Louis C.K. Does the Math on Slavery

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"That's two 70-year old ladies living and dying back to back."





I was recently watching the Eyes On The Prize episode where Stokely Carmichael yells "Black Power" for the first time. There's an awesome scene where they are registering voters and they come upon a really old dude, and the following exchange ensues between the dude and a reporter:

REPORTER: Sir, how long have you been waiting for this?

GENTLEMAN: Me? Long time. Long time.

REPORTER: How old are you sir?

GENTLEMAN: Me? I'm 106.

African-Americans born in the 19th century are sometimes wrong about their age, but looking at him, the dude could have easily been 100. I started doing the math and it occurred to me that the brother was likely either born a slave himself, and/or was the child of slaves. It occurred to me that civil rights workers in the South very easily could have encountered people who'd been slaves. We forget how relatively recently black people were slaves here. And we forget how long slavery lasted. We've been free almost 150 years. We were slaves for 250 years. 

When Abraham Lincoln came to Richmond, the freed slaves crowded around him, convinced he was the savior. Sherman got the same thing down South. I've often been tempted to laugh that treatment off as foolish. But that's foolish of me. If you were the member of a community who'd been enslaved for a quarter of a millenia, living in a world where change was slow, and death was constant, where science had only just began to truly make its advance, where religion was often your only means of survival, you could easily see how Lincoln, or Sherman, could be seen as saviors. They were liberators--whether they deserved to be, in Sherman's case, or asked to be, in Lincoln's to be, is irrelevant. It almost isn't about them.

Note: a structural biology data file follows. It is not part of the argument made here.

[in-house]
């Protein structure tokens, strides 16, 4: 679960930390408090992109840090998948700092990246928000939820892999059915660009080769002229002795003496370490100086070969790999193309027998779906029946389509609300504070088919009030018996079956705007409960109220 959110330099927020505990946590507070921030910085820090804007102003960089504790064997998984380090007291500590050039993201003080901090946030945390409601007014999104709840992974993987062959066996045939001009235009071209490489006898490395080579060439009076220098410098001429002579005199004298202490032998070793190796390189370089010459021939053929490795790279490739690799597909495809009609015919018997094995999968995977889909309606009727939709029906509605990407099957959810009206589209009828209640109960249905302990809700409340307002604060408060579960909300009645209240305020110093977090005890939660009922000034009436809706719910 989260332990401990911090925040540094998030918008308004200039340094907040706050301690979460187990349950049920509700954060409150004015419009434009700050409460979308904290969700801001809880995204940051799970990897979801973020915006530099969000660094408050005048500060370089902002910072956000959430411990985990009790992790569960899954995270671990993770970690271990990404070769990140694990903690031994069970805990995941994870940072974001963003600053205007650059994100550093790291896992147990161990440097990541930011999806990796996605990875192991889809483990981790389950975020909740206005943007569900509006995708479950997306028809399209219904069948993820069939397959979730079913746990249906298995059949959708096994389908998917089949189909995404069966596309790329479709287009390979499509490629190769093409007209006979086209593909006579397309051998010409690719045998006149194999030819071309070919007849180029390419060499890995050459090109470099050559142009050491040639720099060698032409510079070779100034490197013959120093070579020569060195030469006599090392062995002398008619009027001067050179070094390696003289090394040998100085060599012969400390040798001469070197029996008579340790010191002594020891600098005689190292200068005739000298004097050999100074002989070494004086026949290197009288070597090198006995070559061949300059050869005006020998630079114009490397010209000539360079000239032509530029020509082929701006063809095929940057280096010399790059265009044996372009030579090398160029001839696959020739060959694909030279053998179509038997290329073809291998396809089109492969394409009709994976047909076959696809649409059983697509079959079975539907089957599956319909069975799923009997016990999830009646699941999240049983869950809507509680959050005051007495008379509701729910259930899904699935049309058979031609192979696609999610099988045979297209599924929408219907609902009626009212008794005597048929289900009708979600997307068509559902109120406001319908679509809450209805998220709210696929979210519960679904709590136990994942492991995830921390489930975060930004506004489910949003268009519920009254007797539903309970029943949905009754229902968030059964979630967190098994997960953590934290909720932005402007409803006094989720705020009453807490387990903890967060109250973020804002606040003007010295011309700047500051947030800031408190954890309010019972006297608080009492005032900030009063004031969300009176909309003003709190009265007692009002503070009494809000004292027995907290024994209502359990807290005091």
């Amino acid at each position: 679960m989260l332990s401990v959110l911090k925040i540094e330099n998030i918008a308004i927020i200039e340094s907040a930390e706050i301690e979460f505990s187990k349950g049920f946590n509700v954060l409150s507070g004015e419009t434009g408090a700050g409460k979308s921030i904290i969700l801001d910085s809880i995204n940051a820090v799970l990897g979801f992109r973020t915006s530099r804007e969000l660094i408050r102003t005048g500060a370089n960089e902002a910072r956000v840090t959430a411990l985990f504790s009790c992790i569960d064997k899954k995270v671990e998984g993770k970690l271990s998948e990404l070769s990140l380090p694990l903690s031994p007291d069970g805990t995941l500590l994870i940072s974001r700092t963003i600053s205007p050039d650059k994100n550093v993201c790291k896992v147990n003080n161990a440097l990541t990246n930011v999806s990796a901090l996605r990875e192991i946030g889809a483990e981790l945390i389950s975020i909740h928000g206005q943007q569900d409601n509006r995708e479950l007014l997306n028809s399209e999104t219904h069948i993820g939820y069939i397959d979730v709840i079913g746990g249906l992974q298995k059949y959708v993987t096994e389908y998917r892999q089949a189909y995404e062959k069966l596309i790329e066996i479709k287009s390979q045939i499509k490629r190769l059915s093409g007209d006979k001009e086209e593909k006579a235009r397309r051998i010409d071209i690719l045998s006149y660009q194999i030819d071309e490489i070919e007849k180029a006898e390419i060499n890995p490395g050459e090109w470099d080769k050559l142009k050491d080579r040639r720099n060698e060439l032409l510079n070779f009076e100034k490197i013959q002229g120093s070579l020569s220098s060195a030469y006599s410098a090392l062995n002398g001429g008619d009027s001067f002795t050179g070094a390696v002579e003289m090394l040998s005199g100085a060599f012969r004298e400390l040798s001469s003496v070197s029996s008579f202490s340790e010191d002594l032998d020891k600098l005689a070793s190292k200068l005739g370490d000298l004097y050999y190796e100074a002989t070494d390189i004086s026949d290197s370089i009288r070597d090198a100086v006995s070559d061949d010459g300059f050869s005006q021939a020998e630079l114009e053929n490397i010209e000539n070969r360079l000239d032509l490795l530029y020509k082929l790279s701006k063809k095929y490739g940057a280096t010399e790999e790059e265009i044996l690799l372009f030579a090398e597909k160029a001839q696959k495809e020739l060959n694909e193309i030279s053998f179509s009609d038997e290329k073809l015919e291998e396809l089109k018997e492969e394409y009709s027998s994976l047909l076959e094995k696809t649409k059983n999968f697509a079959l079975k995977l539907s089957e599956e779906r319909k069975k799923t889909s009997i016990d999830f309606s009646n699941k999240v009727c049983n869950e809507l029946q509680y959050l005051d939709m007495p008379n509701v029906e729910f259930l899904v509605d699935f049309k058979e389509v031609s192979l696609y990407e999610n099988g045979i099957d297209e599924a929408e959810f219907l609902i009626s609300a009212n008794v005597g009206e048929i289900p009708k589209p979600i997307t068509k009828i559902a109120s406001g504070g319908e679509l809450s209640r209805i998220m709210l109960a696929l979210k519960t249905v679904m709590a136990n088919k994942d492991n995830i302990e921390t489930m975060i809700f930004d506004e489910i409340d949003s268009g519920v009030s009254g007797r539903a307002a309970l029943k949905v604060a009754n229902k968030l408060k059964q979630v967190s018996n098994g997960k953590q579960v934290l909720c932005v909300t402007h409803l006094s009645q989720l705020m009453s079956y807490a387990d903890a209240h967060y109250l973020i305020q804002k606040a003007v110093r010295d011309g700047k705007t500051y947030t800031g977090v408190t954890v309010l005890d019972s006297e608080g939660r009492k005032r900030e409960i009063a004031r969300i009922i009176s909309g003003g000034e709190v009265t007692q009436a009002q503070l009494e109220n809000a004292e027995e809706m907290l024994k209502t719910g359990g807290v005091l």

Some of the first soldiers to come into Richmond and Charleston were colored troops. All the reports, especially in Richmond, say that black folks lost their minds at the sight of these former slaves marching in an organized army. In Richmond, the soldiers had to work hard not to break ranks. I am not religious. But that scene must have ecstatic and Apocalyptic. I can only imagine what I might have believed, if I'd seen it.
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Ta-Nehisi Coates is a national correspondent at The Atlantic, where he writes about culture, politics, and social issues. He is the author of the memoir The Beautiful Struggle. More

Born in 1975, the product of two beautiful parents. Raised in West Baltimore -- not quite The Wire, but sometimes ill all the same. Studied at the Mecca for some years in the mid-'90s. Emerged with a purpose, if not a degree. Slowly migrated up the East Coast with a baby and my beloved, until I reached the shores of Harlem. Wrote some stuff along the way.

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